Filipinos in a big hurry

Filipinos in a big hurry
The Philippines’ Kayla Richardson (right) celebrating her women’s 100m triumph with compatriot Princess Griffey, who finished fifth at the 28th SEA Games athletics events held at the National Stadium on 9 June 2015.

Just like their winning sprinters, the Philippines athletics team were fast out of the blocks at the newly-laid out National Stadium track and field yesterday.

They clinched three high-profile golds - including both 100m sprints - on the first day of track and field events after the National Stadium rolled out its lay-and-play pitch upon the completion of the SEA Games opening ceremony last Friday.

The first gold medallist emerged at around 10.30am, when the Philippines' Caleb Stuart clinched the men's hammer throw title with a Games-record 65.63m.

While the Philippine team celebrated that victory, their joy doubled in the evening when the 100m races took centre-stage before a modest crowd of 12,324.

First up was the men's 100m final, and the powerfully-built Eric Shauwn Cray flew out of the blocks, opening up a big lead as he clinched his country's second gold of the day in a personal-best time of 10.25sec. Indonesians Boby Yaspi and Iswandi both timed 10.45 to take silver and bronze.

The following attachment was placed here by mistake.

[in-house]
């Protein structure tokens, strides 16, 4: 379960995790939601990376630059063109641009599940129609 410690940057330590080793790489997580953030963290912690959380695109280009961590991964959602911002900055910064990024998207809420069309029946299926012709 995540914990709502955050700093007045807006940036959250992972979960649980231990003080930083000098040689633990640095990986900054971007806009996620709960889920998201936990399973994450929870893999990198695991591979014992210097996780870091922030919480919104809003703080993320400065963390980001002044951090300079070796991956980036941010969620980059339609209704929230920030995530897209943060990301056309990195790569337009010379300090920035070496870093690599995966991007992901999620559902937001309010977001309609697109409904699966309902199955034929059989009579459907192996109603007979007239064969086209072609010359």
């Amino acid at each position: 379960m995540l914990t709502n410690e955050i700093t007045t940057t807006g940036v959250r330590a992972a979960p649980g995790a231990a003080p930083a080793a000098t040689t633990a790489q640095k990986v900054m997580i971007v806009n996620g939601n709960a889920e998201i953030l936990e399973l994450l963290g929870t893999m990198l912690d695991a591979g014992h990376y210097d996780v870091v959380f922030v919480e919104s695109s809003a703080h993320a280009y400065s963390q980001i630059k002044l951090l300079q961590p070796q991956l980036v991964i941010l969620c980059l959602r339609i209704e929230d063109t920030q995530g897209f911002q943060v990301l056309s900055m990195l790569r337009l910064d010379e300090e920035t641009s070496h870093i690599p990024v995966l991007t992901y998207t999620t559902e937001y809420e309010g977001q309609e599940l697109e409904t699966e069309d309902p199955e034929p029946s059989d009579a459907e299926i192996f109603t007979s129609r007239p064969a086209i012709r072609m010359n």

To cap a superb day for the Filipinos, 17-year-old Kayla Richardson emerged triumphant in the women's 100m race with a time of 11.76sec.

She pipped Thailand's Tassaporn Wannakit to the gold after a photo finish, with Singapore's Shanti Pereira (11.88) taking the bronze.

Both were rare golds for the Philippines. Richardson became the first Filipina to win the women's 100m since Elma Muros took gold in the 1995 Chiang Mai Games.

Cray is believed to be the first Filipino to win the men's blue-riband race since the Philippines started participating in the Games in 1977.

Said Richardson: "Nothing's guaranteed, I was not expecting the gold. I did not want to put too much pressure on myself, I just wanted to go out there and have fun."

Stuart marked his Games debut with a performance that suggested that he could obliterate more Games records in the future.

His winning throw was way further than the old record of 62.23m, set in 2013 by Thai Tantipong Phetchaiya.

Despite clearly dominating the field, Stuart felt that he should have done better.

The 24-year-old has now set his sights on beating his personal best of 17.88m in the men's shot put today - a result which would trump the 17.54m needed to secure gold in 2013.

Said Stuart: "My goal is to reach world-class level, and I am not there yet.

"I want to win a medal at the Asian Games and to move on to the Olympics in the future."

With her country off to a blistering start, Richardson believes it indicates they have the potential to become an athletics force in the coming years.

"The Philippines is coming up," she said. And, after the golds they bagged yesterday, not many would beg to differ.

This article was first published on June 10, 2015.
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